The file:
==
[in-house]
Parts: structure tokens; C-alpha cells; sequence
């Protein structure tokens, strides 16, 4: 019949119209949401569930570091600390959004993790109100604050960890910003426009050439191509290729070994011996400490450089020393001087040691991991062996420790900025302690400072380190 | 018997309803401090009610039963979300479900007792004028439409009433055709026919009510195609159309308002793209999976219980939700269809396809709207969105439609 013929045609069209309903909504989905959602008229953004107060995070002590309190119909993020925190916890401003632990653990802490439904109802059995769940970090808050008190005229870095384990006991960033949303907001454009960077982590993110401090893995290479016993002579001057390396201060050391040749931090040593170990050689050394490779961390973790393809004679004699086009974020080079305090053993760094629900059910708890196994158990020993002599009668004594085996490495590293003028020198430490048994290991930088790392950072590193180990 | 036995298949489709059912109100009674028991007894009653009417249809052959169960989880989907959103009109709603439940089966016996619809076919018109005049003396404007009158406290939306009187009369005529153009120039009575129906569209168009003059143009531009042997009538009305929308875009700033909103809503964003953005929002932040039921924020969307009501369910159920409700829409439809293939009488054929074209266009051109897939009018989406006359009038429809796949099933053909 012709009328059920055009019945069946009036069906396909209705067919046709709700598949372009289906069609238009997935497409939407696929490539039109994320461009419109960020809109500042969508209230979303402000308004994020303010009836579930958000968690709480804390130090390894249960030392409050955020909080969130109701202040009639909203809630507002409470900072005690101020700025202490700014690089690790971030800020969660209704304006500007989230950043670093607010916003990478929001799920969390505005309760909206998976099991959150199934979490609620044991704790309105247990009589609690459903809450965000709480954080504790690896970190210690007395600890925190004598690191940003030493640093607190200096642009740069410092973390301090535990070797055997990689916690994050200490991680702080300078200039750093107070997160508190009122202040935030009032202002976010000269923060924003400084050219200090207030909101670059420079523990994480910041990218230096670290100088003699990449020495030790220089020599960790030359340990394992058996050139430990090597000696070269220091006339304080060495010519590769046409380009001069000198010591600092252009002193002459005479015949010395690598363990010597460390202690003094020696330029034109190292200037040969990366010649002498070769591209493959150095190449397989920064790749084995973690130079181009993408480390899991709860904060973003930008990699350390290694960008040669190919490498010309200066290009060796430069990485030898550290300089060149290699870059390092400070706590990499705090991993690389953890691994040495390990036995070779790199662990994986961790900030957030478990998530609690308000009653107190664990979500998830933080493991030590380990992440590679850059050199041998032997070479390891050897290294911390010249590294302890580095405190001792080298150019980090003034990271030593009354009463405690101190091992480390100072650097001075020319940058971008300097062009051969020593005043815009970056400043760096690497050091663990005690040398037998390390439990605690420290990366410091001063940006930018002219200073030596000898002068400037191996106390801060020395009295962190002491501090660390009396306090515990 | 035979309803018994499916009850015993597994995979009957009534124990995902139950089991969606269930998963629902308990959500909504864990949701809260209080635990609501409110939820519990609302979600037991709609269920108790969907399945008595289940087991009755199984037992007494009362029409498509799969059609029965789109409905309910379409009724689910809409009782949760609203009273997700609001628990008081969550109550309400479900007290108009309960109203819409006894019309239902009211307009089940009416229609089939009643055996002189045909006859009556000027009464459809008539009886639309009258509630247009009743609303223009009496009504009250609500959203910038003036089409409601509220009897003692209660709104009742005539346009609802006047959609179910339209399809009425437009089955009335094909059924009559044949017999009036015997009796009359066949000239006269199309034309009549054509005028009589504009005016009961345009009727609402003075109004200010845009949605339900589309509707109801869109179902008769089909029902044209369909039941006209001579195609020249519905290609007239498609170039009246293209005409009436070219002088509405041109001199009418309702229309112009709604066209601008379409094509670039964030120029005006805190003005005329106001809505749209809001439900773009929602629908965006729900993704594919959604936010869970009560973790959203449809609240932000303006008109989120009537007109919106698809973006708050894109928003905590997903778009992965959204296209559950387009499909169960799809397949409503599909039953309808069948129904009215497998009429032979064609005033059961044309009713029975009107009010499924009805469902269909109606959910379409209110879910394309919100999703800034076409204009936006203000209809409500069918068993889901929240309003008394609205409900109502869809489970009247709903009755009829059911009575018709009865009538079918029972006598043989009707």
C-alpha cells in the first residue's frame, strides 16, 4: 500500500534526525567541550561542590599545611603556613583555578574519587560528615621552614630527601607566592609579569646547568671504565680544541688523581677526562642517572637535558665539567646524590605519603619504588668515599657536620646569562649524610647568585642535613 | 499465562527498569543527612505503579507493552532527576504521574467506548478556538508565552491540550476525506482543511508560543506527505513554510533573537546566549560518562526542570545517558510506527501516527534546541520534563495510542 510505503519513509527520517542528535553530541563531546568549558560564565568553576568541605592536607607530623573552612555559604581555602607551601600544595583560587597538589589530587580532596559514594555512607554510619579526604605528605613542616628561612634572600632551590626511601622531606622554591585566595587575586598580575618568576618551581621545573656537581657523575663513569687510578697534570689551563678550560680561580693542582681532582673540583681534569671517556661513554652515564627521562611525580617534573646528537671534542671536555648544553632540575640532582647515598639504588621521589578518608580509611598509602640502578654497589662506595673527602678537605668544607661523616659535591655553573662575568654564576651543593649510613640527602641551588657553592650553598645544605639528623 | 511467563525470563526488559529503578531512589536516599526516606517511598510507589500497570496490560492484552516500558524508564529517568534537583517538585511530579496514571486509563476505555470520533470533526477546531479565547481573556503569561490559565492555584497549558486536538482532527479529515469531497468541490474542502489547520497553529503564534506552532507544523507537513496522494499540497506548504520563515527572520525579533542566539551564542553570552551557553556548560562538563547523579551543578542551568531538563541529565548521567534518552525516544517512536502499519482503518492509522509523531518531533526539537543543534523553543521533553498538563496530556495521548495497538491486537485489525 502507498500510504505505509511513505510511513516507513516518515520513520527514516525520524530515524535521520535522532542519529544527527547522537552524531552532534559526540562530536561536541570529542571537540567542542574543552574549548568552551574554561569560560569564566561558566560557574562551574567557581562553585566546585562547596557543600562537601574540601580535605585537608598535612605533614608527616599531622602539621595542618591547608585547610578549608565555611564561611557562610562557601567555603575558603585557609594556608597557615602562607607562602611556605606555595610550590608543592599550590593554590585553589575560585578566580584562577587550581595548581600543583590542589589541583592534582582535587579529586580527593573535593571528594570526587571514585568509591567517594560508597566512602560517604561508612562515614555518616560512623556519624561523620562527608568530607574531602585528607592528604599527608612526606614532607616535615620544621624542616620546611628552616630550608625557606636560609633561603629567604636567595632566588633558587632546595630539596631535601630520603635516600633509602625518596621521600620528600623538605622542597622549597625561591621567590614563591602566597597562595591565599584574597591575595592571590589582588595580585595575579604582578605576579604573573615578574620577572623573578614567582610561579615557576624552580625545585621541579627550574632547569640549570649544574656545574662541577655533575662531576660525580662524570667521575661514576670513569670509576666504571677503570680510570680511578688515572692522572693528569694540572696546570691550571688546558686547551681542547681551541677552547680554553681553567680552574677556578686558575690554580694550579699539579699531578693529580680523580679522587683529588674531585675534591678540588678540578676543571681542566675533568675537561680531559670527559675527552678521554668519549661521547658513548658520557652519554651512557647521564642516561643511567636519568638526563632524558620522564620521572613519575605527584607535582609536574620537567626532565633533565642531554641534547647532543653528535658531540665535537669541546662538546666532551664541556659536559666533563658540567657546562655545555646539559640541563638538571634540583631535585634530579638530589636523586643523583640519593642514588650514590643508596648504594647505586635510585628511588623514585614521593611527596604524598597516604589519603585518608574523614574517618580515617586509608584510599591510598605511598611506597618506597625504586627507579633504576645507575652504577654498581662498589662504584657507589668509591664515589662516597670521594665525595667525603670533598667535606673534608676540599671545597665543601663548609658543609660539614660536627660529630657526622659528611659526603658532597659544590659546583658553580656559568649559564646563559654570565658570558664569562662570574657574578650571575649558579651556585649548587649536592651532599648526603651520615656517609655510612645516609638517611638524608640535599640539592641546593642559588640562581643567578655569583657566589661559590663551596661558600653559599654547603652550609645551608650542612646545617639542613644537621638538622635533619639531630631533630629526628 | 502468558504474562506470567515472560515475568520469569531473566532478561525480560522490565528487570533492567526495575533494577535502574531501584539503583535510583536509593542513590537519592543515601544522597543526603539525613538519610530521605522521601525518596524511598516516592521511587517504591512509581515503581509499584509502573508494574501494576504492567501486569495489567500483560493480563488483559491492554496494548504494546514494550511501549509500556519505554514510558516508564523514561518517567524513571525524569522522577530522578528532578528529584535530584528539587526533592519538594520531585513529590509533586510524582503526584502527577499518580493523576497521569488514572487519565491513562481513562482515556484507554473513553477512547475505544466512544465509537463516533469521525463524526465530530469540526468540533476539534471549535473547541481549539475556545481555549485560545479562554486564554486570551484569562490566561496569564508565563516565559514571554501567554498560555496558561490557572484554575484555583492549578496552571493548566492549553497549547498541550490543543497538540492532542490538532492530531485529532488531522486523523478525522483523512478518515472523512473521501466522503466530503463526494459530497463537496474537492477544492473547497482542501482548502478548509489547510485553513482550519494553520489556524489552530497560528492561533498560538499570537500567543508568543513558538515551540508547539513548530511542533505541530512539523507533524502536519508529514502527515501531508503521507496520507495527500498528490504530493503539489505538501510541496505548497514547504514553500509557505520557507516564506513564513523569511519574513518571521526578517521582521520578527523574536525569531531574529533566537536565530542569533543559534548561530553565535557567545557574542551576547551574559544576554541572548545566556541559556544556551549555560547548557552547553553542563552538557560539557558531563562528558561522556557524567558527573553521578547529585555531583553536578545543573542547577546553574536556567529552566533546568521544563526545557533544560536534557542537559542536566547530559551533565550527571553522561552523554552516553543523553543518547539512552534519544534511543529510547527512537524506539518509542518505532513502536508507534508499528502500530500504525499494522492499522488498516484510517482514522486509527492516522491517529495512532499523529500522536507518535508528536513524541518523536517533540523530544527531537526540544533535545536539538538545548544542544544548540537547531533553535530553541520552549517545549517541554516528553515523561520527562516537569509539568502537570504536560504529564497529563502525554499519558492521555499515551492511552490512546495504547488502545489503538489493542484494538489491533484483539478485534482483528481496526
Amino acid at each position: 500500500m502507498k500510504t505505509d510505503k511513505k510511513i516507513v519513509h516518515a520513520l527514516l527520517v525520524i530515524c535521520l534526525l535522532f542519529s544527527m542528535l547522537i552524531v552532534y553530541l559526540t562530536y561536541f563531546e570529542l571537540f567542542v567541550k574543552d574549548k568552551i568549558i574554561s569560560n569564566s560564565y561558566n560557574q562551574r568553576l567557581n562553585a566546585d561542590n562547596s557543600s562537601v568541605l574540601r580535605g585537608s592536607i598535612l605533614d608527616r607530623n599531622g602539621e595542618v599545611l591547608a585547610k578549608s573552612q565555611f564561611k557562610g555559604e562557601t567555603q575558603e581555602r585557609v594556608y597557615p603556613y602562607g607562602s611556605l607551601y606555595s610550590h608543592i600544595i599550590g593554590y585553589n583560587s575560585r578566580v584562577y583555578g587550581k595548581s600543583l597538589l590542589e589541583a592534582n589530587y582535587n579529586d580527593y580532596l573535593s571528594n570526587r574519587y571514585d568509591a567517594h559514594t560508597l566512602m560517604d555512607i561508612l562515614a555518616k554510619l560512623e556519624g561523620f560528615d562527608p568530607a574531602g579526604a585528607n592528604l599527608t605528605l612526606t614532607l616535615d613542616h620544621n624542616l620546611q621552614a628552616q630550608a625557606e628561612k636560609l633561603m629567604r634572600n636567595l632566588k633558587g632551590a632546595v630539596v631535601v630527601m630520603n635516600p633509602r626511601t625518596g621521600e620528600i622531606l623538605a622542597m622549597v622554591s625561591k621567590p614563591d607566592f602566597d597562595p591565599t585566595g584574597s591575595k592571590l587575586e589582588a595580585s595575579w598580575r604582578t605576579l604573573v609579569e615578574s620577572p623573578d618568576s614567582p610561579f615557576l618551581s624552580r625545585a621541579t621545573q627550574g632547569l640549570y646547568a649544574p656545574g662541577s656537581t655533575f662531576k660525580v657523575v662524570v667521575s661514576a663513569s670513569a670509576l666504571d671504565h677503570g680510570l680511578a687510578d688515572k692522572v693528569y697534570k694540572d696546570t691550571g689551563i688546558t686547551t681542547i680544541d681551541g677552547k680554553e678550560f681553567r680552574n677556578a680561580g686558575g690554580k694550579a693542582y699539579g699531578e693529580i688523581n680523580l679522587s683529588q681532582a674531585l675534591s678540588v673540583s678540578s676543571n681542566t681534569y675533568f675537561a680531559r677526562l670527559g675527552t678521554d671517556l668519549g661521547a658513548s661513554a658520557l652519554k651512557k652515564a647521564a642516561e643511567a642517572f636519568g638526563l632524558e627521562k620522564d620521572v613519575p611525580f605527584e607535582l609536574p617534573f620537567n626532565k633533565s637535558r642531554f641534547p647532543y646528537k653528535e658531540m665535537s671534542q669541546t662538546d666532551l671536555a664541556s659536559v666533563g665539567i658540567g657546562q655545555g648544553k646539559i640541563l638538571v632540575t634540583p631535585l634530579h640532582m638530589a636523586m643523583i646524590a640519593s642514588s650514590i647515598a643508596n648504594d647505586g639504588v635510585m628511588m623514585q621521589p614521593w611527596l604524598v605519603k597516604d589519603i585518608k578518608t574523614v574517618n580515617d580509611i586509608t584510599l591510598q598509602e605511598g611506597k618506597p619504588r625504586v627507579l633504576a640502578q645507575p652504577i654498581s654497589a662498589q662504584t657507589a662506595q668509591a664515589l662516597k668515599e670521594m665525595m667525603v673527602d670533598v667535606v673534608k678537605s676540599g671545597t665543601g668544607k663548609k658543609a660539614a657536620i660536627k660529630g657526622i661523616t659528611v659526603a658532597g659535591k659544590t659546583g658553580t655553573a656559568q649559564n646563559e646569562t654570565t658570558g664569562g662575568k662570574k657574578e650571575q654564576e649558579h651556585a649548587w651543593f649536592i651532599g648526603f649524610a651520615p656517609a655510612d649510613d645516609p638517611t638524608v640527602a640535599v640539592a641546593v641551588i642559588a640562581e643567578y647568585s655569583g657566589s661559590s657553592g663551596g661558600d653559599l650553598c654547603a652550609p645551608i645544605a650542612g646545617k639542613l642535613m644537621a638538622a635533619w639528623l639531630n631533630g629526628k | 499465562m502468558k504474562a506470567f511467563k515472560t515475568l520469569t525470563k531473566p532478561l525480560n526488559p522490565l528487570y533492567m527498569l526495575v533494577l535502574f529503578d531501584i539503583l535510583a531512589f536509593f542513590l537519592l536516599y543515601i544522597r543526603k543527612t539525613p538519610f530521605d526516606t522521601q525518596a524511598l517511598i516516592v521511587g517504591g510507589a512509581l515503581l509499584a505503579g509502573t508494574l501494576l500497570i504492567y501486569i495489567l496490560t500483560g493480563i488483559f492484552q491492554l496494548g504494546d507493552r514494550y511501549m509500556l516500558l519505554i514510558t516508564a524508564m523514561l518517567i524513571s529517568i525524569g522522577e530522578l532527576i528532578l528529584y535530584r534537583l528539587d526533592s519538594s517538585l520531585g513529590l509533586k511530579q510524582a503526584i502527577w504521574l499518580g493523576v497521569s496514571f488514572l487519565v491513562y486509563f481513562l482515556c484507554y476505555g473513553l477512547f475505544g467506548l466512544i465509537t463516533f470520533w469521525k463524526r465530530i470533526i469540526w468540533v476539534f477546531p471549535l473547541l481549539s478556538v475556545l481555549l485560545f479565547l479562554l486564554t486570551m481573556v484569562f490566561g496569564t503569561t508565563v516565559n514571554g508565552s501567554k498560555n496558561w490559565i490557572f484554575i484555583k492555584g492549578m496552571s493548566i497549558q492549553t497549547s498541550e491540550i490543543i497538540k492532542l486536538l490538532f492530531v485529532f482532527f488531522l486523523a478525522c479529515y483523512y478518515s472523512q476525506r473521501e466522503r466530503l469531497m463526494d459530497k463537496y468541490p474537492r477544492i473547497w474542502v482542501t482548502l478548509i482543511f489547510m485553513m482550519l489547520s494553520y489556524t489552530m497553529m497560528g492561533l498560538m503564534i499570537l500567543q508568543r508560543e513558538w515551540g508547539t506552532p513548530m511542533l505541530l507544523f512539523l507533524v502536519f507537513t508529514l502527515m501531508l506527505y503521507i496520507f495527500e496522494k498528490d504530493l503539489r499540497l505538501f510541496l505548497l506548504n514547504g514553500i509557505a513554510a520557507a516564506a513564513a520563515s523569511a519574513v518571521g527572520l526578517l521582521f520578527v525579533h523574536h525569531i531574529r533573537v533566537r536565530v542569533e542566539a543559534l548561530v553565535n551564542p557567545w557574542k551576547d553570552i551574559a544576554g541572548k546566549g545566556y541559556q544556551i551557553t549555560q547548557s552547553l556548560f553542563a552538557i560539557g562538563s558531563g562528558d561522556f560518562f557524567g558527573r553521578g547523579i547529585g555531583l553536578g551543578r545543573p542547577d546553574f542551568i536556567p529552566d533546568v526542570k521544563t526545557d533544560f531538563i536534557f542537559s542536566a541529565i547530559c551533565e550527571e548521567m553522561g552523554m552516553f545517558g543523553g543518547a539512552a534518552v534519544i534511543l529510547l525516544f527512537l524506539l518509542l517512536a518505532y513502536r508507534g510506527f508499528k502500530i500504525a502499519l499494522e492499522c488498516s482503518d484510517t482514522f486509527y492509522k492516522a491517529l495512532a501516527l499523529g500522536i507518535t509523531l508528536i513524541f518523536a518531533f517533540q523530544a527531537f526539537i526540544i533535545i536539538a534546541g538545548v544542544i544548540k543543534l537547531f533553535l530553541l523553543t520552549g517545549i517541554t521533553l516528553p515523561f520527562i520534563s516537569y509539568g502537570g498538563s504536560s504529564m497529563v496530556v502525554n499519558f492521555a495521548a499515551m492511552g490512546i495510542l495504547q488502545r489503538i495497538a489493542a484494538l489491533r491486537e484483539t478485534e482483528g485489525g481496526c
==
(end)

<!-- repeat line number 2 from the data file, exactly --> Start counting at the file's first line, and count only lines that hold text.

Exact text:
Parts: structure tokens; C-alpha cells; sequence